Henry VII (b.1457 r.1485-1509)
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Henry VII (b.1457 r.1485-1509)

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Henry Tudor, by defeating Richard III at the Battle of Bosworth in 1485, became king at the age of 28. As chief Lancastrian claimant to the throne, Henry ensured the end of the long Wars of the Roses by marrying Elizabeth of York, eldest daughter of Edward IV. Together, they founded the Tudor line of English Kings and Queens. Through his effective development of the Court of Star Chamber, Henry greatly increased the prosperity of the country - fining the Barons heavily for their misdemeanours. He died in 1509.

The king's head is derived from the bronze funeral effigy in nearby Westminster Abbey; the rest is drawn from a wall-painting by Holbein, which survives in a 17th century copy.

He was a prince sad, serious and full of thoughts and secret observations, and full of memorials of his own hand, especially touching persons: as, who to employ, whom to reward, whom to enquire of and the like, keeping as it were a journal of his thoughts.
Francis Bacon, History of Henry VII.

(2) Henry VII (b.1457 r.1485-1509)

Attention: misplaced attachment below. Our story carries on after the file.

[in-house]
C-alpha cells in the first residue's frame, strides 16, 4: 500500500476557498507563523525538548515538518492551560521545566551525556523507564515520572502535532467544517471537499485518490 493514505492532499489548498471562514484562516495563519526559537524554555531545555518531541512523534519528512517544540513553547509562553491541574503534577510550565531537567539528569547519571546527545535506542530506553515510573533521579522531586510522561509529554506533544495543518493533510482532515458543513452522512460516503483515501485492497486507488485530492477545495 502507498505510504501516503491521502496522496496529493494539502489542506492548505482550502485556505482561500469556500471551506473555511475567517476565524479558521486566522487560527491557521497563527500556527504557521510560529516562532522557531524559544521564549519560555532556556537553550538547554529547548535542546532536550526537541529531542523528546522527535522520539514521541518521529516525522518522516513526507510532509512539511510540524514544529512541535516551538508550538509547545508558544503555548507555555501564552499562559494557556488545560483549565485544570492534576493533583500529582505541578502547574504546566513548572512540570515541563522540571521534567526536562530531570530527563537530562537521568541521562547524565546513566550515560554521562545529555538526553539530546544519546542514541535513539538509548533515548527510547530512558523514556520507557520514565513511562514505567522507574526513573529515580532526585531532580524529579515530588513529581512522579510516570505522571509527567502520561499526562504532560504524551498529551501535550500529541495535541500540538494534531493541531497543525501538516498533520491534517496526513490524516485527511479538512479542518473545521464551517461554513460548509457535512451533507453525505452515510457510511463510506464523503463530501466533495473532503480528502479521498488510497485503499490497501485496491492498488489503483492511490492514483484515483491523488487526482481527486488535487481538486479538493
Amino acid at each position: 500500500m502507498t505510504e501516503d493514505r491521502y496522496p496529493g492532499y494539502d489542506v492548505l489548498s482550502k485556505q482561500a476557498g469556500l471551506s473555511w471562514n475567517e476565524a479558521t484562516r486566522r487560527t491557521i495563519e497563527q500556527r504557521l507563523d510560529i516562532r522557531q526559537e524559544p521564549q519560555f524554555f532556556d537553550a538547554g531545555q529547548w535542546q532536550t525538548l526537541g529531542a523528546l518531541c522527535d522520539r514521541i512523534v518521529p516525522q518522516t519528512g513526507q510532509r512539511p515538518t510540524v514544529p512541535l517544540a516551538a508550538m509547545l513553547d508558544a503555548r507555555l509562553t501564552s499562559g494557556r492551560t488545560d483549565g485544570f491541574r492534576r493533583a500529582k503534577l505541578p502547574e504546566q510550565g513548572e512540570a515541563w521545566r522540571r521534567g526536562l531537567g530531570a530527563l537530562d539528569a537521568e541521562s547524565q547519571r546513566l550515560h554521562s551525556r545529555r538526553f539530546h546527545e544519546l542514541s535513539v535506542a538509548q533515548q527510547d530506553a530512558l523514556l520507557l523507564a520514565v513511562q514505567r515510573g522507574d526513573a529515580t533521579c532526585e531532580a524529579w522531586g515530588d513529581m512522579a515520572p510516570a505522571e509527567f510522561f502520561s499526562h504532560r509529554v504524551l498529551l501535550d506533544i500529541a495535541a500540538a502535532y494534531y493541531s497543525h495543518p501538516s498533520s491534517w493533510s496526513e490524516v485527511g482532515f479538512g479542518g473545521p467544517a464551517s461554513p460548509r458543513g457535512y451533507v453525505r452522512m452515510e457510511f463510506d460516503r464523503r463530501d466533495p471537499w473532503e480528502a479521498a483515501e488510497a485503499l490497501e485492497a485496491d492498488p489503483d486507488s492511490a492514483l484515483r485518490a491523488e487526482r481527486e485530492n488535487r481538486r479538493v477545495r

Additional Information on
Henry VII (b.1457 r.1485-1509)

Henry Tudor took the English crown more by way of force than by birthright, although he was the leading claimant to the throne. Henry was crowned King after his victory over Richard III at the Battle of Bosworth in 1485. This ended thirty years of bitter fighting for the English crown between the Houses of Lancaster and York - The Wars of the Roses. In order to make sure peace continued, Henry married Elizabeth of York (the eldest daughter of the late Edward IV) soon after his coronation - uniting the two houses.

The early years of Henry's reign were troubled by false Yorkist claims to the throne - the two most famous examples being Lambert Simnel and Perkin Warbeck (who pretended to be one of the sons of Edward IV). However, Henry defeated attempts and survived a long reign relatively peacefully.

Henry was a wise, strong and lawful king who set about breaking the power of the English barons and so he revived the Court of Star Chamber. He was also very financially astute and managed to pursue various policies which brought the Royal Exchequer handsomely into credit. Unfortunately because of his fiscal drive some thought him mean and so he was never much loved by his people who thought he lacked warmth and charm.


He dwelt more nobly dead in his Tomb, than he did alive in Richmond or any of his palaces.
- Francis Bacon, History of Henry VII.

He was magnificent in his building; sparing in his rewards.
- Ibid.

Henry Tudor of his ambitiousness and covetousness encroacheth and that usurped upon him the name and title of royal estate, notwithstanding he is descended of bastard blood, of the father's side and of the mother's. Whereby it evidently appeareth that no title can nor may in him.
- Richard III King of England, on Henry Tudor.

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